Insurance companies that deliver a great customer experience are rewarded over the long-term by both consumers and investors, according to a new consulting study. The analysis by Watermark Consulting claims that insurers with a great customer experience far outperform the market and their peers.
The study is based on an analysis of stock market returns for insurers that lead in customer experience versus those that lag.
The analysis focused on model portfolios of the Top 5 (Leaders) and Bottom 5 (Laggards) publicly traded insurers in J.D. Power and Associates’ annual Insurance Satisfaction Studies. It looked at auto insurer rankings for the period 2010-2016 and home Insurer rankings for 2009-2015.
According to Jon Picoult, founder and principal of Connecticut-based Watermark Consulting, the fortunes of insurance customer experience leaders and laggards diverged dramatically. Leaders far outperformed the industry index, while laggards trailed it, and the performance gap wasn’t small.
Some highlights from the study:
- Auto insurance customer experience leaders outperformed the industry, generating a total return that was 129 points higher than the Dow Jones Property & Casualty Market Index while laggards trailed far behind, posting a total return that was 75 points lower.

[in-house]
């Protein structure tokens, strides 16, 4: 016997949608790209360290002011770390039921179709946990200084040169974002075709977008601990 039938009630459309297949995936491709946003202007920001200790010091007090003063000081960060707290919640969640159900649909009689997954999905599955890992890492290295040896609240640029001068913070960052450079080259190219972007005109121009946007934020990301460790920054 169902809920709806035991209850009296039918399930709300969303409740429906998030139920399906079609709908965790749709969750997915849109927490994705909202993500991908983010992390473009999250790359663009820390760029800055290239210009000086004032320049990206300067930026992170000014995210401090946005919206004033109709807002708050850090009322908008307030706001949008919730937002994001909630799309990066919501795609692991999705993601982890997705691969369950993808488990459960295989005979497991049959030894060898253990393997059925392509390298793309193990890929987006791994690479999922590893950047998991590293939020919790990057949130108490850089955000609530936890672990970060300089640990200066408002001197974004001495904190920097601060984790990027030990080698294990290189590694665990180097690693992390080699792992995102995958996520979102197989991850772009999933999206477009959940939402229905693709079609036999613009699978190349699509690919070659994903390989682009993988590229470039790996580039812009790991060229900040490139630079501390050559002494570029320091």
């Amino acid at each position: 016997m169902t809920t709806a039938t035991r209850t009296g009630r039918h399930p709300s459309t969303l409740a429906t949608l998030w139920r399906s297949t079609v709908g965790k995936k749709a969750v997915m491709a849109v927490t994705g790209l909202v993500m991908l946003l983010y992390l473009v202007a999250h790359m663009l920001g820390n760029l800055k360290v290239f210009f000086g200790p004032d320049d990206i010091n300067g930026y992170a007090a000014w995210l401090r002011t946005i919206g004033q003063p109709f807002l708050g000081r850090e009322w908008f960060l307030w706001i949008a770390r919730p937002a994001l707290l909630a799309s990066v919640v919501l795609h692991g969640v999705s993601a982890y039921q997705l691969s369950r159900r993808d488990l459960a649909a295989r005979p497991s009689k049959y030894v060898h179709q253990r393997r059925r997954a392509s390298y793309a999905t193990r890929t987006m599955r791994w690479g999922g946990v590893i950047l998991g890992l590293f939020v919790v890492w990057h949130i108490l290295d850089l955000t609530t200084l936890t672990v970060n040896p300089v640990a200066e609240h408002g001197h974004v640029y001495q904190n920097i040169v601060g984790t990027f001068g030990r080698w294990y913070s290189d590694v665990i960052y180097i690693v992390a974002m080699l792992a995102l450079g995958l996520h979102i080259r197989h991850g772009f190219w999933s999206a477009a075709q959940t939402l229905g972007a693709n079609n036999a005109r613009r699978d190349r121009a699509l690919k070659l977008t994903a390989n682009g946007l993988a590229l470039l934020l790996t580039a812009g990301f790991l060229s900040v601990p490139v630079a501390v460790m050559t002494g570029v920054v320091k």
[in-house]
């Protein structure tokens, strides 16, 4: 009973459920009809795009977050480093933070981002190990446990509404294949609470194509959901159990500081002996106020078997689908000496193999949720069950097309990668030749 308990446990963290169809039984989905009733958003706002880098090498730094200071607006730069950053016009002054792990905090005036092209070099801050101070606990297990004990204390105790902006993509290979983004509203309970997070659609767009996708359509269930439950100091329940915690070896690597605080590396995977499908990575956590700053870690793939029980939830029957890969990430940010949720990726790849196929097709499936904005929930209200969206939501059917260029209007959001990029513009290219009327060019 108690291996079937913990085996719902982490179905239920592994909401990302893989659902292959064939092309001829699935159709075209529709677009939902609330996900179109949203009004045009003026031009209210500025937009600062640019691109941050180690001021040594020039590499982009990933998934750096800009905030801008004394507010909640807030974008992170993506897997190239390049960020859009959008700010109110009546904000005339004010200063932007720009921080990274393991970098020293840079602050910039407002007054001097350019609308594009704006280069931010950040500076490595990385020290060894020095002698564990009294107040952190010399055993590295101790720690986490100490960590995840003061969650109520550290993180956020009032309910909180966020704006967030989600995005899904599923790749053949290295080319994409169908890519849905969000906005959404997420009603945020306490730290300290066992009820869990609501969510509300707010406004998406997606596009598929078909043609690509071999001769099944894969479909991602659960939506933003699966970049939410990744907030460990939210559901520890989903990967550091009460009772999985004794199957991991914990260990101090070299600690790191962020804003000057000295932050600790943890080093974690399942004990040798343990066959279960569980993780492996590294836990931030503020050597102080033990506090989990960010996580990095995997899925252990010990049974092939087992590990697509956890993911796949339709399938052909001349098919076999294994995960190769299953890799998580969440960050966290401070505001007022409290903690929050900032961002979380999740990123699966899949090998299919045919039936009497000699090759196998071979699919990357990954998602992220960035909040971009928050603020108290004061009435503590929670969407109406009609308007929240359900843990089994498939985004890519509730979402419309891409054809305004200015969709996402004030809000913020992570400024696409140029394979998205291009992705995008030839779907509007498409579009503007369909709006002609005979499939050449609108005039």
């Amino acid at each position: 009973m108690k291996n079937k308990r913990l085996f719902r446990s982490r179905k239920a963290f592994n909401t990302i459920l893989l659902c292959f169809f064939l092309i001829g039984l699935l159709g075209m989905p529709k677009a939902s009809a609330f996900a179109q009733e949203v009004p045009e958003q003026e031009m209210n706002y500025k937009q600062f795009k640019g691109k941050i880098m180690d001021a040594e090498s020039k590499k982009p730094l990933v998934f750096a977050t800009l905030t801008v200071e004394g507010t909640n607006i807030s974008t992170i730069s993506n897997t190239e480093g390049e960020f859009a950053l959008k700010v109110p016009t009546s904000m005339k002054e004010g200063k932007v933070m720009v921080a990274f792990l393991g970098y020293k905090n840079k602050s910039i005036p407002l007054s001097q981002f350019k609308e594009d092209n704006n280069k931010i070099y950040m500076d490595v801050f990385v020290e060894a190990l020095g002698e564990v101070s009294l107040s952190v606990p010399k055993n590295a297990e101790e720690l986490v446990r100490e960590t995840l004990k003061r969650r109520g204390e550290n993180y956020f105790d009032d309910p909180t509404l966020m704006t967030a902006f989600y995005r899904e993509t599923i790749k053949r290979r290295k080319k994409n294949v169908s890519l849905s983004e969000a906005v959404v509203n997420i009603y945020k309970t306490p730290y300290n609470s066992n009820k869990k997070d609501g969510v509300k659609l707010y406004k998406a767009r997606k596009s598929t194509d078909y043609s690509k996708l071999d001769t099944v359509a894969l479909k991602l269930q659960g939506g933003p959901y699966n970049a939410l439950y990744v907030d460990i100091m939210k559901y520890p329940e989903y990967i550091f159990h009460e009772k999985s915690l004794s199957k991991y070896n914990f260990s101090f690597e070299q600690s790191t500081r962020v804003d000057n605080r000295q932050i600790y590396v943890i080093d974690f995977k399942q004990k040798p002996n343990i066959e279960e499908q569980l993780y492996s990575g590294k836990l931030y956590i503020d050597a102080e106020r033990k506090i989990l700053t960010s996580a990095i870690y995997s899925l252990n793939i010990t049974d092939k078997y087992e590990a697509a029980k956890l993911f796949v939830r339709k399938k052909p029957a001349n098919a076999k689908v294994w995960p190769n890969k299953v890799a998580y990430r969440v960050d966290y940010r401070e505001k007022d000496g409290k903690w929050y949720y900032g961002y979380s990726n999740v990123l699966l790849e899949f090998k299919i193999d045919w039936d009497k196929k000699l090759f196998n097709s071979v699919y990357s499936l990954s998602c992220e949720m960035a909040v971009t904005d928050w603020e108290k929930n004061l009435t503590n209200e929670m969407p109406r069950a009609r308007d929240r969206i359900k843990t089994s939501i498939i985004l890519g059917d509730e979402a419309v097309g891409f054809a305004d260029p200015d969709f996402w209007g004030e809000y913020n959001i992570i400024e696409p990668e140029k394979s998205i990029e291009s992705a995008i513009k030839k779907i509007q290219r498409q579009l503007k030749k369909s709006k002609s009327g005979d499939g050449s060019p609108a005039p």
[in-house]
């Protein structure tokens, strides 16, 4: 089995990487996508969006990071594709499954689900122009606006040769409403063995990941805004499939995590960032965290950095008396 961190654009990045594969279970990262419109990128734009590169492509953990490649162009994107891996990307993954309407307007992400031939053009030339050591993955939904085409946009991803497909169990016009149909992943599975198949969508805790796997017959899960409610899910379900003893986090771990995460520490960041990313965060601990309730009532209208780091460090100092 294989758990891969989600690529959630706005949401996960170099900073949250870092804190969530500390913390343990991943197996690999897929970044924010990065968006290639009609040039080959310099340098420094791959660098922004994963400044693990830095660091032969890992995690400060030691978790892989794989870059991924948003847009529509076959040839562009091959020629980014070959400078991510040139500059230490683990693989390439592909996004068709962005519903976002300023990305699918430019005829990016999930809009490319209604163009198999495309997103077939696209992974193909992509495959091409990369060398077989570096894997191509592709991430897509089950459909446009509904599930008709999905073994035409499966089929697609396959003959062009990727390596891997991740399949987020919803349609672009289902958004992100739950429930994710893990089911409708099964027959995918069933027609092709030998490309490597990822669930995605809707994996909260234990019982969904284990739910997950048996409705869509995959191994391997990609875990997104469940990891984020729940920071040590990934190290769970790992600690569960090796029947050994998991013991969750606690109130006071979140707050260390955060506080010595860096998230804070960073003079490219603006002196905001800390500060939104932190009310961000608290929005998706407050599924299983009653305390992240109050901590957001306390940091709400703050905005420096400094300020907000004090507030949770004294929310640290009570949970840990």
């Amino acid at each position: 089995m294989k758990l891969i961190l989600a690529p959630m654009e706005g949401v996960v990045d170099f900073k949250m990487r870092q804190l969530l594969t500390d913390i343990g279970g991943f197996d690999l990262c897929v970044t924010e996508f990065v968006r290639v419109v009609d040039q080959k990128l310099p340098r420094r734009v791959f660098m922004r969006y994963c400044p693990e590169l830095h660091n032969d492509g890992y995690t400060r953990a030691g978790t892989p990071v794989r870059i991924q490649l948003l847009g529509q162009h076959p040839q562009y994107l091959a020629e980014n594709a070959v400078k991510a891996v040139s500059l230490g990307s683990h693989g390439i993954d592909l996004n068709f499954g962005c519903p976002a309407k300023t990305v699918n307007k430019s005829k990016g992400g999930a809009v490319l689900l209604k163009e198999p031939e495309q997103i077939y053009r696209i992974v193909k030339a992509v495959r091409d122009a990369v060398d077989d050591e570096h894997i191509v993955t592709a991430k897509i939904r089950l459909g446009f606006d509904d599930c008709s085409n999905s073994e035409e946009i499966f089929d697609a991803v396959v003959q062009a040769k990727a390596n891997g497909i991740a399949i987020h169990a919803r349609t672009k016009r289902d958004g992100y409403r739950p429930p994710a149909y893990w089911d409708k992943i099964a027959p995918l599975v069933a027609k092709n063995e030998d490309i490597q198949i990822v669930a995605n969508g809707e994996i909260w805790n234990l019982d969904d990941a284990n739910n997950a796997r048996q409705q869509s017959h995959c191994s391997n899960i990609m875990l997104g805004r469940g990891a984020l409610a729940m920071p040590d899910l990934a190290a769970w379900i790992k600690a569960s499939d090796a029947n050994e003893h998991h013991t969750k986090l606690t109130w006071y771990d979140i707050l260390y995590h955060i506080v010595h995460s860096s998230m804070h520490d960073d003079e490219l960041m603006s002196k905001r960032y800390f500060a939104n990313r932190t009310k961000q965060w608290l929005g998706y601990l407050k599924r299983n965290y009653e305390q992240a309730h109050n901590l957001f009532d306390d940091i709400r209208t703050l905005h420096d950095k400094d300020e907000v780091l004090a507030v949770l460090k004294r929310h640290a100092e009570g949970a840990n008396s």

- Over the seven year period, the auto insurance leaders generated an average annual return which was nearly triple that of the laggards.
- The home insurance customer experience leaders outperformed the industry, generating a total return that was 42 points higher than the Dow Jones Property & Casualty Market Index, while the home insurance laggards trailed behind, posting a total return that was 15 points lower.
- Over the seven year period, the home insurance leaders generated an average annual return which was double that of the laggards.
“Insurance providers may publicly tout the importance of customer-centricity, but behind the scenes, many are skeptical that such a strategy pays off,” Picoult said. “As a result, they continue to cling to archaic business practices that create complexity and confusion, further stoking customer frustration.”
But insurers that impress policyholders reap the rewards – in the form of increased loyalty, greater wallet share, stronger word-of-mouth and a more competitive cost structure, he said. According to the report, the leaders enjoy higher revenues and lower expenses.
Picoult said insurance companies are “struggling to set themselves apart in a marketplace that increasingly views their products as commodities” and he suggested that the best way for them to break out is to “deliver an end-to-end customer experience that turns everyday policyholders into true raving fans.”
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